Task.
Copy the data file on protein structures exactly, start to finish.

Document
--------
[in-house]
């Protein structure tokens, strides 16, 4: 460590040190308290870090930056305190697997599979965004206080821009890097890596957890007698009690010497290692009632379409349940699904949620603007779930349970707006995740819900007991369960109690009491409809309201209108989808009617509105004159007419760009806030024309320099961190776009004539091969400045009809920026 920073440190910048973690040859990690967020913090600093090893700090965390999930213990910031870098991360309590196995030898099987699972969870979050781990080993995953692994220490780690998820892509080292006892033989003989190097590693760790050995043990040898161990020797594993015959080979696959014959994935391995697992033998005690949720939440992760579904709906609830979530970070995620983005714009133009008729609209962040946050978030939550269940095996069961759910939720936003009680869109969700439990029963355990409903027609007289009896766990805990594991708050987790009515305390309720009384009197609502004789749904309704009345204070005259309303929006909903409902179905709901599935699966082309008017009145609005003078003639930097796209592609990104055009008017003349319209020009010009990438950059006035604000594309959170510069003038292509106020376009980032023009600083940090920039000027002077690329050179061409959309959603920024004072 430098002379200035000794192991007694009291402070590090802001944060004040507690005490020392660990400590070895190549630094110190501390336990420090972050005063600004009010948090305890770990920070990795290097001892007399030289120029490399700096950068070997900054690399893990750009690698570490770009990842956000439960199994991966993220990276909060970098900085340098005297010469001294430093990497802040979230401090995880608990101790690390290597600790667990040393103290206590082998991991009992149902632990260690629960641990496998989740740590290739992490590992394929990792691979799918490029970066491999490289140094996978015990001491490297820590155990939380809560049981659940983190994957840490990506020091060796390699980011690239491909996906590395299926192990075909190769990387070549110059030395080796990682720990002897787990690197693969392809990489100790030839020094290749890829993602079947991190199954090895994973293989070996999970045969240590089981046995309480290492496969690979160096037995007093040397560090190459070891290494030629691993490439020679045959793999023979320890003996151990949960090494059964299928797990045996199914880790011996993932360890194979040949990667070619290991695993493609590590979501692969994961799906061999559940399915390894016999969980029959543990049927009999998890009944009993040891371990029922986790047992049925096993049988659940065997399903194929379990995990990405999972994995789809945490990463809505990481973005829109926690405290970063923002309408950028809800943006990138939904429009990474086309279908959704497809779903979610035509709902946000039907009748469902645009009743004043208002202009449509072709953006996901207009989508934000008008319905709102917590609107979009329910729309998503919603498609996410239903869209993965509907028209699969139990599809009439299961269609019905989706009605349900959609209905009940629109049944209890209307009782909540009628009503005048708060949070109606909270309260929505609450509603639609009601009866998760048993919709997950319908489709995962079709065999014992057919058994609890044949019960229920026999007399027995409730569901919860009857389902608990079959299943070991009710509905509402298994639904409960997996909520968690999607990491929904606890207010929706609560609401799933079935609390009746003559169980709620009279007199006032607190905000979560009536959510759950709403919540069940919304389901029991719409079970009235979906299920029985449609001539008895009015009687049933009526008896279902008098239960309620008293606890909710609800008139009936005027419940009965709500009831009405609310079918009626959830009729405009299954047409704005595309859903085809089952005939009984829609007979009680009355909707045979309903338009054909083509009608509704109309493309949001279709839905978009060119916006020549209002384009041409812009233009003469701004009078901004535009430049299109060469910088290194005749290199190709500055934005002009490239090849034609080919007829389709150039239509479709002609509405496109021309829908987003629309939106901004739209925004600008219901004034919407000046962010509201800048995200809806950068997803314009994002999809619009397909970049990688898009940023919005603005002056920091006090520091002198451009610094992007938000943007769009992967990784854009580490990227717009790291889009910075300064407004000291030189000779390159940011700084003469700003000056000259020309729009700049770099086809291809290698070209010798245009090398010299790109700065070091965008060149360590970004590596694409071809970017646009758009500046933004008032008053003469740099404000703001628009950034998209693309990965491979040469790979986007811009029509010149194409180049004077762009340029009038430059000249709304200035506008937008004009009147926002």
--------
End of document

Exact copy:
[in-house]
């Protein structure tokens, strides 16, 4: 460590040190308290870090930056305190697997599979965004206080821009890097890596957890007698009690010497290692009632379409349940699904949620603007779930349970707006995740819900007991369960109690009491409809309201209108989808009617509105004159007419760009806030024309320099961190776009004539091969400045009809920026 920073440190910048973690040859990690967020913090600093090893700090965390999930213990910031870098991360309590196995030898099987699972969870979050781990080993995953692994220490780690998820892509080292006892033989003989190097590693760790050995043990040898161990020797594993015959080979696959014959994935391995697992033998005690949720939440992760579904709906609830979530970070995620983005714009133009008729609209962040946050978030939550269940095996069961759910939720936003009680869109969700439990029963355990409903027609007289009896766990805990594991708050987790009515305390309720009384009197609502004789749904309704009345204070005259309303929006909903409902179905709901599935699966082309008017009145609005003078003639930097796209592609990104055009008017003349319209020009010009990438950059006035604000594309959170510069003038292509106020376009980032023009600083940090920039000027002077690329050179061409959309959603920024004072 430098002379200035000794192991007694009291402070590090802001944060004040507690005490020392660990400590070895190549630094110190501390336990420090972050005063600004009010948090305890770990920070990795290097001892007399030289120029490399700096950068070997900054690399893990750009690698570490770009990842956000439960199994991966993220990276909060970098900085340098005297010469001294430093990497802040979230401090995880608990101790690390290597600790667990040393103290206590082998991991009992149902632990260690629960641990496998989740740590290739992490590992394929990792691979799918490029970066491999490289140094996978015990001491490297820590155990939380809560049981659940983190994957840490990506020091060796390699980011690239491909996906590395299926192990075909190769990387070549110059030395080796990682720990002897787990690197693969392809990489100790030839020094290749890829993602079947991190199954090895994973293989070996999970045969240590089981046995309480290492496969690979160096037995007093040397560090190459070891290494030629691993490439020679045959793999023979320890003996151990949960090494059964299928797990045996199914880790011996993932360890194979040949990667070619290991695993493609590590979501692969994961799906061999559940399915390894016999969980029959543990049927009999998890009944009993040891371990029922986790047992049925096993049988659940065997399903194929379990995990990405999972994995789809945490990463809505990481973005829109926690405290970063923002309408950028809800943006990138939904429009990474086309279908959704497809779903979610035509709902946000039907009748469902645009009743004043208002202009449509072709953006996901207009989508934000008008319905709102917590609107979009329910729309998503919603498609996410239903869209993965509907028209699969139990599809009439299961269609019905989706009605349900959609209905009940629109049944209890209307009782909540009628009503005048708060949070109606909270309260929505609450509603639609009601009866998760048993919709997950319908489709995962079709065999014992057919058994609890044949019960229920026999007399027995409730569901919860009857389902608990079959299943070991009710509905509402298994639904409960997996909520968690999607990491929904606890207010929706609560609401799933079935609390009746003559169980709620009279007199006032607190905000979560009536959510759950709403919540069940919304389901029991719409079970009235979906299920029985449609001539008895009015009687049933009526008896279902008098239960309620008293606890909710609800008139009936005027419940009965709500009831009405609310079918009626959830009729405009299954047409704005595309859903085809089952005939009984829609007979009680009355909707045979309903338009054909083509009608509704109309493309949001279709839905978009060119916006020549209002384009041409812009233009003469701004009078901004535009430049299109060469910088290194005749290199190709500055934005002009490239090849034609080919007829389709150039239509479709002609509405496109021309829908987003629309939106901004739209925004600008219901004034919407000046962010509201800048995200809806950068997803314009994002999809619009397909970049990688898009940023919005603005002056920091006090520091002198451009610094992007938000943007769009992967990784854009580490990227717009790291889009910075300064407004000291030189000779390159940011700084003469700003000056000259020309729009700049770099086809291809290698070209010798245009090398010299790109700065070091965008060149360590970004590596694409071809970017646009758009500046933004008032008053003469740099404000703001628009950034998209693309990965491979040469790979986007811009029509010149194409180049004077762009340029009038430059000249709304200035506008937008004009009147926002």